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prescribed Tylenol 3 (codeine 30 mg and acetaminophen500mg).Initiallyshetook2tabletstwicedaily, butshehalvedthedoseonpostpartumday2owing to somnolence and constipation. Following the development of poor neonatal feeding, the mother expressedmilkandstoreditinafreezer.Analysisof themilkformorphineusingaspecificenzyme-linked immunosorbentassaymethodformorphinerevealed aconcentrationof87ng/mL.Atthislevel,thecrossreactivity of the assay with codeine in our laboratory is less than 4%. The morphine measurement was further confirmed by gas chromatographymass spectrometry.

Genotype analysis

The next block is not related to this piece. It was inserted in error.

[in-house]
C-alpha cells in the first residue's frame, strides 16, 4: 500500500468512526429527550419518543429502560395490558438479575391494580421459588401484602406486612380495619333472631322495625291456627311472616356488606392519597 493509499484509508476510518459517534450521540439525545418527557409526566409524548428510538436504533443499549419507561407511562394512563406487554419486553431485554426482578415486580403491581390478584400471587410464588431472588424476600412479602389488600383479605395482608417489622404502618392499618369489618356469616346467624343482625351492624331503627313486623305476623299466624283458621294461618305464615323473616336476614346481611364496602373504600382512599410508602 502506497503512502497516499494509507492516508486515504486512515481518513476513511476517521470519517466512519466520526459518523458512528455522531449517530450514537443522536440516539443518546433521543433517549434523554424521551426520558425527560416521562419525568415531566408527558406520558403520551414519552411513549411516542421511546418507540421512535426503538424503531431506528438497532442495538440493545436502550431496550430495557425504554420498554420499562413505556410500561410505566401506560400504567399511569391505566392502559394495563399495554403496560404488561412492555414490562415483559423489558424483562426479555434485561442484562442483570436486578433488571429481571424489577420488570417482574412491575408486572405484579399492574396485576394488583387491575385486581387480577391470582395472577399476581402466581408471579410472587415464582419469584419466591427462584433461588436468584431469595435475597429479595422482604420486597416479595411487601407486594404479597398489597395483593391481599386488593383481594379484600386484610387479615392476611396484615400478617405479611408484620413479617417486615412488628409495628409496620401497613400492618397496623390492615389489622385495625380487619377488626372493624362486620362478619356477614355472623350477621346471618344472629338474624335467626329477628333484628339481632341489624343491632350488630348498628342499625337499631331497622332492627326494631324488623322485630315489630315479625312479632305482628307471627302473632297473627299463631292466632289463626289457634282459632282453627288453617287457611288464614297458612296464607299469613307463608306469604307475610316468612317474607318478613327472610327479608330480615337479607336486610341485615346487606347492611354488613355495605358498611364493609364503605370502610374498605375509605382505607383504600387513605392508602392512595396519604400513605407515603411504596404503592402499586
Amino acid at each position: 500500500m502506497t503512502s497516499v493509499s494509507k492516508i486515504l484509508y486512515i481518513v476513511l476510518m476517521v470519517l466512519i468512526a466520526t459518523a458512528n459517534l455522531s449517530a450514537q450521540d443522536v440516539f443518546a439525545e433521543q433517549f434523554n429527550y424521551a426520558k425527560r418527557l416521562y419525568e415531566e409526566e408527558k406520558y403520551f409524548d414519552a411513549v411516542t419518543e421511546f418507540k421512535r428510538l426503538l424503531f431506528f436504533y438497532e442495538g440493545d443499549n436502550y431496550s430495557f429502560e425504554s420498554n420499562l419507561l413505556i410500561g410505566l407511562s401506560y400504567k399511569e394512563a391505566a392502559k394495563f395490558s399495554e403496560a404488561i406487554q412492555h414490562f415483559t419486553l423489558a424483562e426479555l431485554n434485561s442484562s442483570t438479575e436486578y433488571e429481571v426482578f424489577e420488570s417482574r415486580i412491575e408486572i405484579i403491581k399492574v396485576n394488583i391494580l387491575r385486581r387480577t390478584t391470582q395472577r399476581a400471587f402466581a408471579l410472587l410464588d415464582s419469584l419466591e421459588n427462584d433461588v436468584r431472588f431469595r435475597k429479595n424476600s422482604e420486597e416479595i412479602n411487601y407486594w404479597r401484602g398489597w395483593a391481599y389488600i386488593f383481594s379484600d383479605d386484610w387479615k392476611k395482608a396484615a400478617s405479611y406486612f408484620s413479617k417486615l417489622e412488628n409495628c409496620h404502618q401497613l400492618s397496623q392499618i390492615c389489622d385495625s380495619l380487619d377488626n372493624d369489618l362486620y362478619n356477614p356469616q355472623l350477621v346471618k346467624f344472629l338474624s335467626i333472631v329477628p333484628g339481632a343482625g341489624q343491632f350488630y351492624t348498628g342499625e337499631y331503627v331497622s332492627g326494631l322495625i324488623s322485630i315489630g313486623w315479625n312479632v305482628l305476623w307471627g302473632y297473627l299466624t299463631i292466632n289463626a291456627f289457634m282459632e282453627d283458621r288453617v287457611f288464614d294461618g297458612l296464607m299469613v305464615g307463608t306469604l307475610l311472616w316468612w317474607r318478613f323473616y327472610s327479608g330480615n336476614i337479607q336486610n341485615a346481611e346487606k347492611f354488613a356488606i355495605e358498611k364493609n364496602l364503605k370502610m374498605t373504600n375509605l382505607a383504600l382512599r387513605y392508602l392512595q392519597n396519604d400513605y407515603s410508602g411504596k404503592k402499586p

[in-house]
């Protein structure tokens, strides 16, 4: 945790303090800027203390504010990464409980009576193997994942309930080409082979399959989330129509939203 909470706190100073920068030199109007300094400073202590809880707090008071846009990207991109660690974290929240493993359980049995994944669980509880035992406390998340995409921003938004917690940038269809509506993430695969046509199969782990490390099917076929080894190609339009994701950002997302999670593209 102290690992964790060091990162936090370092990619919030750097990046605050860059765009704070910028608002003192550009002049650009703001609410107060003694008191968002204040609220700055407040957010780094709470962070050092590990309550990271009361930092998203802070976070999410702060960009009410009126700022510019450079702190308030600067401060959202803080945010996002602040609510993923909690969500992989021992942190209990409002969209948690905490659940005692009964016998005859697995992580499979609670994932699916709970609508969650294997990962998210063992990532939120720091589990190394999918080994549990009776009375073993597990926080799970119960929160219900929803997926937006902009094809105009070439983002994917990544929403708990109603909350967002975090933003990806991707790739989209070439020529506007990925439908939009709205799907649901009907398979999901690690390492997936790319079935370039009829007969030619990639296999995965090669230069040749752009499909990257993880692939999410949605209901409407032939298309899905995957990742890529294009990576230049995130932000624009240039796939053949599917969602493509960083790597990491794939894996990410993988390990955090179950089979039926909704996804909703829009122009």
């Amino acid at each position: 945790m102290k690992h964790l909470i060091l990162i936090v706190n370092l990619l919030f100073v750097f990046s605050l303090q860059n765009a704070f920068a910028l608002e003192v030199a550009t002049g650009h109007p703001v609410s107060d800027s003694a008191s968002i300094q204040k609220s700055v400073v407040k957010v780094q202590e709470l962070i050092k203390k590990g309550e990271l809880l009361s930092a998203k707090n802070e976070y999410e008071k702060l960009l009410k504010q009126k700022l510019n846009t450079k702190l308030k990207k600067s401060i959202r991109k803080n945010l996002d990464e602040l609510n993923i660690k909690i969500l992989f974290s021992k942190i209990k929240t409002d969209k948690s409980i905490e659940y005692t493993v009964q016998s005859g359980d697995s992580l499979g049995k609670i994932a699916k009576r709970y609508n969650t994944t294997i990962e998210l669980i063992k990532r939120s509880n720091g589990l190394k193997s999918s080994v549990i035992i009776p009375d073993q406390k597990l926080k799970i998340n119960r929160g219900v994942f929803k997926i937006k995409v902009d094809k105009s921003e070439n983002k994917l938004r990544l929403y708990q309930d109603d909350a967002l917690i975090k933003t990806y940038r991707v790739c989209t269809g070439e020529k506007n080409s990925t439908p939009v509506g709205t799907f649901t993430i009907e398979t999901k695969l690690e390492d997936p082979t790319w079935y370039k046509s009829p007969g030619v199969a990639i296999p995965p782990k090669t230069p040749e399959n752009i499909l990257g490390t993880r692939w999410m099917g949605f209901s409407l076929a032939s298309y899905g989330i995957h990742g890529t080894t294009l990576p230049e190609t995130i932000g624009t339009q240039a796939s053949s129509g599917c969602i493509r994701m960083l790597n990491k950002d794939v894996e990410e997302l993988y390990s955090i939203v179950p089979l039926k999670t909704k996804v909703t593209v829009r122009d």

Toaddressthepotentialcontributionofpharmacogenetic factorstomaternalresponseandneonataloutcomefollowing codeine administration, genotype analysis was conducted for cytochrome P450 2D6 (CYP 2D6), the enzyme catalyzing the O-demethylation of codeine to morphine,4andforuridinediphosphatedependentglucuronosyltransferase2B7(UGT2B7),theenzymecatalyzingtheformationofmorphine-3-glucuronide(M3G)and morphine-6-glucuronide(M6G).5 Themotherwasfoundtobecompoundheterozygous foraCYP2D6*2AalleleandaCYP2D6*2x2geneduplication.Inessence,themotherhad3functionalCYP2D6 genes and would be classified as an ultrarapid metabolizer. The phenotypic consequence of this genotype is enhanced formation of morphine from codeine, consistentwiththesymptomsofsomnolenceandconstipation that she experienced with the initial doses of Tylenol 3.Boththefatherandtheinfantpossessed2functional CYP 2D6 alleles (CYP 2D6*1/*2 genotypes). Both the mother and the infant were homozygous for the UGT 2B7*2(-161TT,802TT)allele,whichhasbeenassociated with increased M6G:morphine compared with the UGT 2B7*1allele(-161C,802C).6,7Morphine-6-glucuronideis ahighlyactivemetaboliteofmorphine.